His hidden clasp demonstrates how kickback energizes his substance rather than smothering it.
The situation has been reversed.
Although Nike was once well-known for its traditional twisting trap marketing strategies, such as its informal attack on the 1996 Olympics, it is now considered a foundation player. Its weight is leveraged against it by an emerging symbol.
To promote his new single, “Industry Baby,” which will be released on Friday, rap star Lil Nas X has turned his new legal and public relations battle with Nike into an all-out marketing strategy, rendering any legal expenses he may have incurred in the process appear insignificant in comparison to the exposure and esteem he has received in exchange for his assistance.
This week, Lil Nas X released a teaser video, produced by Smuggler’s Tony Yacenda, that was a direct reference to Nike’s legal attempt to obstruct the artist’s limited-edition Satan Shoes collection, which consisted of 666 pairs of Nike Air Max 97 shoes that had been modified by MSCHF Product Studio to include allusions to Satan.
MSF’s settlement (Lil Nas X was not a party to the agreement) included a promise to discount Satan shoe purchasers to remove them from circulation, which undoubtedly increased the shoes’ popularity among sneakerheads and Lil Nas X fans. As reported by Reuters, MSCHF’s legal counsel stated that Nike’s lawful testing of the shoe line “dramatically amplified” the creative message the studio wished to convey with the line, which MSCHF described as an examination of “the absurdity of the collaboration culture practiced by some brands.”
With Nike’s feature of causing a lawful disturbance, combined with traditional reaction against the homoeroticism and tough subjects of his March music video for “Montero (Call Me By Your Name),” Lil Nas X had a fertile field in which to develop the advertising technique for his next single, “Industry Baby.”
According to the rapper, the teaser video depicts Lil Nas X in court, shielding himself facing Nike when also being asked about his sexuality. According to the creators, the limited-time cut had generated more than 6 million views on Twitter in 2 days and nearly 2 million views on YouTube.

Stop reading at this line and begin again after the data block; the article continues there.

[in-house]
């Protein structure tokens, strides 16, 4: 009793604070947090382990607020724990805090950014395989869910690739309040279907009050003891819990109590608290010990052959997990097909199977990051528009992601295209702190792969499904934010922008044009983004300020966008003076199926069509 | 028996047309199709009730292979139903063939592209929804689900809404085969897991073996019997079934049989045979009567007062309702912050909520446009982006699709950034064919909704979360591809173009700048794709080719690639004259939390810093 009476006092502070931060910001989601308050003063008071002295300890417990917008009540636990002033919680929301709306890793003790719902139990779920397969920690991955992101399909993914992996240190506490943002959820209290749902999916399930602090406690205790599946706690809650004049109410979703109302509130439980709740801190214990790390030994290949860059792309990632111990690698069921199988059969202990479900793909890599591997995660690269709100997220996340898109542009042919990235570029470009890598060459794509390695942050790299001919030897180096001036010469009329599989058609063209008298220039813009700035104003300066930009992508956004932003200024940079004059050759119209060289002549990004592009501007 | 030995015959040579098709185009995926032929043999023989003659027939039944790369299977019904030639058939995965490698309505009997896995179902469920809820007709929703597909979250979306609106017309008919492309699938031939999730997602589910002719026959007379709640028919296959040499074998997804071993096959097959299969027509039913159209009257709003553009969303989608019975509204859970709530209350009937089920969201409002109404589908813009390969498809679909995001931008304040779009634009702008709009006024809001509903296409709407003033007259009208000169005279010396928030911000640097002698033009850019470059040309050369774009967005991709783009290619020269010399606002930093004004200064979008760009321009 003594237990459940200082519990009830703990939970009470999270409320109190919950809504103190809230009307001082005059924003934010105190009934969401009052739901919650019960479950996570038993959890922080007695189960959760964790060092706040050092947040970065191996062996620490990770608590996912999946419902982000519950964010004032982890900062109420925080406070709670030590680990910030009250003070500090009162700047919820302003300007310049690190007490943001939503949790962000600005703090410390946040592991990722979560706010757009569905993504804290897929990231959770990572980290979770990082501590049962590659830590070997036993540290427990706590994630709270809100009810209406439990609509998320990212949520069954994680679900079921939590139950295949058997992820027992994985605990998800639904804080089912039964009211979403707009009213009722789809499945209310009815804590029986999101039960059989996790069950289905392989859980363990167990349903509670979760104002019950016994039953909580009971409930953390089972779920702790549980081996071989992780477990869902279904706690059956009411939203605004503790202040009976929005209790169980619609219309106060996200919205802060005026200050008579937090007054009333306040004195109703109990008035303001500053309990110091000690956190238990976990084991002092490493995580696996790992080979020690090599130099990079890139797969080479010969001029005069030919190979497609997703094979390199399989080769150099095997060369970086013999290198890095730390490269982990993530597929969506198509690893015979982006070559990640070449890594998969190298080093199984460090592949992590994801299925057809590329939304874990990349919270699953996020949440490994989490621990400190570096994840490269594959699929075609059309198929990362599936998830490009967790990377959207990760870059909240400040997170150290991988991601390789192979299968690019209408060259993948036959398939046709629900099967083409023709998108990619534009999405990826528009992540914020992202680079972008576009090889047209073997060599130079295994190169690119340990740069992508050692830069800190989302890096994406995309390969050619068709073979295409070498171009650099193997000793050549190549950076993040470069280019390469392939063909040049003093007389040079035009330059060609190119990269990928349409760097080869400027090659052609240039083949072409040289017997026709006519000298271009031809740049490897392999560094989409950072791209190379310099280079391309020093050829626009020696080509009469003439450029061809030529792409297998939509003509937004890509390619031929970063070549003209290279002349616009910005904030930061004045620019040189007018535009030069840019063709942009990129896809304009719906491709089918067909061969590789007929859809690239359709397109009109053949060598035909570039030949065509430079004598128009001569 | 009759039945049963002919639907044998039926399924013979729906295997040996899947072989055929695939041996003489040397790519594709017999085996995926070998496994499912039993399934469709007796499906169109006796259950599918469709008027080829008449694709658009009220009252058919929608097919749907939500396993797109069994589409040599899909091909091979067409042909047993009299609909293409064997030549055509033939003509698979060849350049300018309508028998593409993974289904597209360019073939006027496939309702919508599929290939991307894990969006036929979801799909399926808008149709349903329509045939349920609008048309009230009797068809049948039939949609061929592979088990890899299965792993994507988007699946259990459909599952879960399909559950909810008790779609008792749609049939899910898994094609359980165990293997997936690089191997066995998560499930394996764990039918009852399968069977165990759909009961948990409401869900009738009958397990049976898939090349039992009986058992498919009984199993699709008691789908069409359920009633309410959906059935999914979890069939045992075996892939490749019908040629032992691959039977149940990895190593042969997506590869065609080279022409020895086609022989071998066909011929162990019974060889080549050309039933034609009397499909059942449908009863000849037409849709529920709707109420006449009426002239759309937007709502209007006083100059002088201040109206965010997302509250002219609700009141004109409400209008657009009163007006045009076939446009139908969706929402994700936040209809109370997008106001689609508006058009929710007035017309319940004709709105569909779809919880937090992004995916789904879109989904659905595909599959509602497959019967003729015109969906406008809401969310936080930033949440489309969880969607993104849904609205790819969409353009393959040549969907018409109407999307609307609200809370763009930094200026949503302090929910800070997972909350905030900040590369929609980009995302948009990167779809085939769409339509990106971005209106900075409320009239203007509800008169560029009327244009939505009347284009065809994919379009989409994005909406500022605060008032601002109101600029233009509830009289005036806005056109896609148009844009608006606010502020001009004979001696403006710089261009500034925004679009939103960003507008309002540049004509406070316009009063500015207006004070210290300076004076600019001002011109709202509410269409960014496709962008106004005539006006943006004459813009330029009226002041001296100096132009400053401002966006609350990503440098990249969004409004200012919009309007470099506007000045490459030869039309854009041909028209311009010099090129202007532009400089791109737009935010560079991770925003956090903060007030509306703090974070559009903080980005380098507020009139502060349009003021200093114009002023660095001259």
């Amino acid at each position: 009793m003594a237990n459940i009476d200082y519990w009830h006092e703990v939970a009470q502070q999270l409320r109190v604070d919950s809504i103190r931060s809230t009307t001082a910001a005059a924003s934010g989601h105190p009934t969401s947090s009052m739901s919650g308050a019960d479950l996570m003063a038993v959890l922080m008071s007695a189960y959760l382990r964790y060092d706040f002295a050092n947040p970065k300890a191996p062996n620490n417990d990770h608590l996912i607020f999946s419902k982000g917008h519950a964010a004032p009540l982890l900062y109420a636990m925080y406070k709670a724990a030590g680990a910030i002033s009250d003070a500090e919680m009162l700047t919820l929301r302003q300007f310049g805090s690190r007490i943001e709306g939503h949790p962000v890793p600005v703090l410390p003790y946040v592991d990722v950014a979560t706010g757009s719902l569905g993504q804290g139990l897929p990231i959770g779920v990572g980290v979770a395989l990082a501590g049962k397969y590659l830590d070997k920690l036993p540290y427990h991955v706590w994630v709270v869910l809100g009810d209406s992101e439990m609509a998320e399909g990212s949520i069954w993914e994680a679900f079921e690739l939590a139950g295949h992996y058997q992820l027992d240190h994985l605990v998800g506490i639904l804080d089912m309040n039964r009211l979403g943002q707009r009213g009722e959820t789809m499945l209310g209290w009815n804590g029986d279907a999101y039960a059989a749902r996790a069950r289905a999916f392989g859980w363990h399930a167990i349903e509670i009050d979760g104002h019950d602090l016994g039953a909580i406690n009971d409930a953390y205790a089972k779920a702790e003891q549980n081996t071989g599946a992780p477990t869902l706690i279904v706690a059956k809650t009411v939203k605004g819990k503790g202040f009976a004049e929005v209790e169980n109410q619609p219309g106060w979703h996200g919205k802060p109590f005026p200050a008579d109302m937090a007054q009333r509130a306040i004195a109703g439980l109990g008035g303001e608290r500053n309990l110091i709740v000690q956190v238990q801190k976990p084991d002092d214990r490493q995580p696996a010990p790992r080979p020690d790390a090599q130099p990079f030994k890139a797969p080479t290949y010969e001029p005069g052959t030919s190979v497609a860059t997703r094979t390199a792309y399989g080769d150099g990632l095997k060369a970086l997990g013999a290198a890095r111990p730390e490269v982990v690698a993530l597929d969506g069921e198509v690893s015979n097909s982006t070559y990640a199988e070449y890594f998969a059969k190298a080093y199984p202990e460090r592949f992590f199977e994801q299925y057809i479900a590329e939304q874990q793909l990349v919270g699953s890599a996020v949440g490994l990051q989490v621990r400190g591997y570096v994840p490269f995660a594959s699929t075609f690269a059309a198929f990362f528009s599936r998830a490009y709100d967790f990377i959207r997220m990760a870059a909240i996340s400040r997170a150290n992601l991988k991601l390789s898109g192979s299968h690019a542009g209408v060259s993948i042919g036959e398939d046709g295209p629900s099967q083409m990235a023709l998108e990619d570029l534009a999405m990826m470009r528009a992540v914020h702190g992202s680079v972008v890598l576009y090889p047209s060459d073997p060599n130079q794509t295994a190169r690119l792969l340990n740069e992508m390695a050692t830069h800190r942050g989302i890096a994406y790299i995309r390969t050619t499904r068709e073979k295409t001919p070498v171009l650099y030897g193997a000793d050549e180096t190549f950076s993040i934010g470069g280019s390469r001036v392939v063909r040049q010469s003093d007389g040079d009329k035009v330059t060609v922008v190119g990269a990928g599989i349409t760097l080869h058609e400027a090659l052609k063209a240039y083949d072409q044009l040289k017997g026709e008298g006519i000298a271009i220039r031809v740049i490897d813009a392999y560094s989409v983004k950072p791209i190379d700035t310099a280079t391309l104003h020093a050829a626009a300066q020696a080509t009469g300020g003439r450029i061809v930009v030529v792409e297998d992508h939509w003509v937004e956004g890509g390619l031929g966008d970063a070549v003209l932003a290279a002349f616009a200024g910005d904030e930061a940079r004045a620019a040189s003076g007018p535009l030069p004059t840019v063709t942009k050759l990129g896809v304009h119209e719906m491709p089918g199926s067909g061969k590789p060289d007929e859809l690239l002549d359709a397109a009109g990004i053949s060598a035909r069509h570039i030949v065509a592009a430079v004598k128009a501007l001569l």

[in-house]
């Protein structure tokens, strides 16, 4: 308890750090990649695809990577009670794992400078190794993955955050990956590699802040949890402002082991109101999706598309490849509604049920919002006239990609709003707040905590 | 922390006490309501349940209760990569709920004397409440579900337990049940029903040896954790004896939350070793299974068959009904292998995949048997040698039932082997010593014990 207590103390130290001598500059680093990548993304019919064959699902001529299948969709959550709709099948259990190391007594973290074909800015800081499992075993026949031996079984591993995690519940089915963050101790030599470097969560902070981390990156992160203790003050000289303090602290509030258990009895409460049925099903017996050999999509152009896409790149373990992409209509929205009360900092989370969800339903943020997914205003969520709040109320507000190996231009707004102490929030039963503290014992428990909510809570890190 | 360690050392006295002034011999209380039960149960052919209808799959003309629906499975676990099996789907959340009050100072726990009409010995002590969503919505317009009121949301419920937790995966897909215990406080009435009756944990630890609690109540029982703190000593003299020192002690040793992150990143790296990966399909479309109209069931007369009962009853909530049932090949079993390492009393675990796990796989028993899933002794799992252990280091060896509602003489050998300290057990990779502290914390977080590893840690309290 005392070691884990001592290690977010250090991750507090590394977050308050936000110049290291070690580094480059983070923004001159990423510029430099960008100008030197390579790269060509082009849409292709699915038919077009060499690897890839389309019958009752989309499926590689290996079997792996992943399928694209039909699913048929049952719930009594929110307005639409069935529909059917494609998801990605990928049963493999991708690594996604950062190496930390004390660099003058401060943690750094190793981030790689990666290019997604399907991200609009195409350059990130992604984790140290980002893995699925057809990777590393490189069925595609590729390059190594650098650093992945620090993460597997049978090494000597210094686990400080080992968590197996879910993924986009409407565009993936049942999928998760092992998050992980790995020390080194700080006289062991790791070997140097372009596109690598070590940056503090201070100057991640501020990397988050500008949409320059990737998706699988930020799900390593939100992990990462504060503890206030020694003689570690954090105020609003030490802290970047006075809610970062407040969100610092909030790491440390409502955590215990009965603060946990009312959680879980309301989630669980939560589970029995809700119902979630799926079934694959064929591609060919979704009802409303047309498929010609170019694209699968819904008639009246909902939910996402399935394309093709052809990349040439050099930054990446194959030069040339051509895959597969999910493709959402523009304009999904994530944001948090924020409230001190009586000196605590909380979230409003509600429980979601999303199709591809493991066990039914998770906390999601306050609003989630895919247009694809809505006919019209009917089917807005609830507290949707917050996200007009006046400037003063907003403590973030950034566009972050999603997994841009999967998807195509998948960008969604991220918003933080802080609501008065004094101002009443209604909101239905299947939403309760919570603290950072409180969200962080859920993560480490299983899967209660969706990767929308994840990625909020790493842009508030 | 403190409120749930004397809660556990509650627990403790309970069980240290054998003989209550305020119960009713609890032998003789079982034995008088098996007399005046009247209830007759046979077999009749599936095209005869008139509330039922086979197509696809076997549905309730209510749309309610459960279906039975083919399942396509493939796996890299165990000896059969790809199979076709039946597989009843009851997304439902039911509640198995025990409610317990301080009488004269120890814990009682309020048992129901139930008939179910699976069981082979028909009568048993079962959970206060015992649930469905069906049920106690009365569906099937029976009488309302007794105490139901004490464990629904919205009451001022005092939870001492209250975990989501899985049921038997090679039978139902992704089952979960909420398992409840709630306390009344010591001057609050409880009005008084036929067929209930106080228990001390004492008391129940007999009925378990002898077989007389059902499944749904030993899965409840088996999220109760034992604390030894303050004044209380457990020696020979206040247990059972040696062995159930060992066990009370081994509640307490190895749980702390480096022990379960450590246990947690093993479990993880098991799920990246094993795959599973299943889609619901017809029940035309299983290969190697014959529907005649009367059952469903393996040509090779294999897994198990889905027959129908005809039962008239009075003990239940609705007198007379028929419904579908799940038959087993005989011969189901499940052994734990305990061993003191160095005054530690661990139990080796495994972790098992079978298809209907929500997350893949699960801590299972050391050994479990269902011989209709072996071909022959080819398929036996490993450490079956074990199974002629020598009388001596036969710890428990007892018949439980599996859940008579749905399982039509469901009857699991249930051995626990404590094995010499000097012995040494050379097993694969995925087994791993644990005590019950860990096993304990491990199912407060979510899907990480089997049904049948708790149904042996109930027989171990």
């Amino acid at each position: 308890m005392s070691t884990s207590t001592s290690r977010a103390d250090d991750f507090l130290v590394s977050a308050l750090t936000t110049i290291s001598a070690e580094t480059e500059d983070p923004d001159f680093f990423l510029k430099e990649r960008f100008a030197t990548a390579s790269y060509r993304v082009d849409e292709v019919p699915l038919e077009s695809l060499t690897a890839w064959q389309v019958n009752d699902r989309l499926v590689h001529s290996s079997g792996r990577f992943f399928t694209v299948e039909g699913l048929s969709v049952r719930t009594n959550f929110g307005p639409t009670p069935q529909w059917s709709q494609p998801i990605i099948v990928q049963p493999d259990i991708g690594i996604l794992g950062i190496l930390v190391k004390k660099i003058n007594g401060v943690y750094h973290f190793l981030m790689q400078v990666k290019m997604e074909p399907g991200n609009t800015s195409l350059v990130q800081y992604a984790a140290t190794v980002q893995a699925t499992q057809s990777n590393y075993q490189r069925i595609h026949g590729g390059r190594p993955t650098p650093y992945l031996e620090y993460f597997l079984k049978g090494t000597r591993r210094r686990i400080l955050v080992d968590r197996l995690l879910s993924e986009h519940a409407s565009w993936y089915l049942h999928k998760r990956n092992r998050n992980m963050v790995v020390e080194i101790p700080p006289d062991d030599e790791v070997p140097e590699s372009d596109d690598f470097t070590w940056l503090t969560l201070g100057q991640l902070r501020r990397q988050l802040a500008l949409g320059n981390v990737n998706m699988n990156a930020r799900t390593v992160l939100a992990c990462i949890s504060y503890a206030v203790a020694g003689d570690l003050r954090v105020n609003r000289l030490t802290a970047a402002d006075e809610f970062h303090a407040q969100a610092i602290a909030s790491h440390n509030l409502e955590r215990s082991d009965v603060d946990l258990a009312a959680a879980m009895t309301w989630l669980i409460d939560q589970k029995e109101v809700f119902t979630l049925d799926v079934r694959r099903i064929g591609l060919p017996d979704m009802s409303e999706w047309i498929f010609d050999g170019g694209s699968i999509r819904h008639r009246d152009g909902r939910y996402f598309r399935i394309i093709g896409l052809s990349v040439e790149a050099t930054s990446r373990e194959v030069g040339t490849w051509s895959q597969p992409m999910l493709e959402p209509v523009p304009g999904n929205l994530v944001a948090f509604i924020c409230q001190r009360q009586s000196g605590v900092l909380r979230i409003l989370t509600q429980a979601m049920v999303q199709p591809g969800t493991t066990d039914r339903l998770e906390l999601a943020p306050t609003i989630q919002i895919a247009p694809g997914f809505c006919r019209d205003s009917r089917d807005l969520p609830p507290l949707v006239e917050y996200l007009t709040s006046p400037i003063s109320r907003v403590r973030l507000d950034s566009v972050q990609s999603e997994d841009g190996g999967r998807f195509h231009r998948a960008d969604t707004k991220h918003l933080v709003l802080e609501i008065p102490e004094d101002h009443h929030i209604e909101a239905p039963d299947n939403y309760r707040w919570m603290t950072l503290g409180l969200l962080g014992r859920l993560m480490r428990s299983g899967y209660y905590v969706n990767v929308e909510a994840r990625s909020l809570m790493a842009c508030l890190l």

Taking advantage of both love and spite
An Austin-based senior social tactician named Angela Brown believes Lil Nas X’s mystery video showcased his ability to harness energy from his most incredible fans and his most vocal detractors, utilizing every discussion to create a genuinely captivating substance.
“It’s just so smart that he’s able to take the time to think about what’s going to actually make sense for people who follow him and also for what’s going to create conversation—even among people who don’t like him,” Brown said.
Indeed, even with Lil Nas X’s penchant for accepting criticism, Brown said she was surprised to hear him mention Nike by name in the introduction of the teaser video, which begins with a title card that reads, “Nike versus Lil Nas X, Supreme Court of the United States, July 19, 2021.”
“I did think that was really bold of him to actually call them out,” she said of the incident. “Usually it’s more subliminal. You’re trying to avoid another legal situation. Usually with the huge brands like a Nike or Adidas, you don’t take the risk.”
On Wednesday, Lil Nas X talked about legalization one step further by hinting at the possibility of “financial compensation” for those who watched the “Montero” video, which is on its way to breaking the 300 million view barrier YouTube.
While he hasn’t explicitly stated whether he would be sending cash to a portion of the company’s stockholders, it wouldn’t come as a surprise, given that he also relocated in April.
It is a case of doubling down on the contention.
The ability to build quickly off legitimate and strict debates isn’t so much a curve in Lil Nas X’s profession as it is a continuation of his vocation as both an artist and a development programmer. Before and after composing his breakout hit “Old Town Road,” Lil Nas X built up a following through intelligent utilization of social media and advanced content, but it was the controversy surrounding Billboard’s decision to remove “Old Town Road” from its Hot Country Songs chart that propelled the performer into the mainstream spotlight.
“The thing Lil Nas X does better than anyone else is doubling down on the controversy all while staying true to himself,” brand planner Philip Pirkovic wrote in Adweek after the “Montero” video started shock that Lil Nas X had the option to switch over to positive exposure after the footage began surprise that Lil Nas X had the opportunity to change over to positive direction after the video started shock. The arrival of “Industry Baby” will almost certainly be the beginning stage of another promoting opportunity rather than the conclusion. While few artists devote nearly as much time and effort to effective marketing as Lil Nas X, the release of “Old Town Road,” and the release of “Montero” are sure to be the beginning stage and not the conclusion of another promoting opportunity.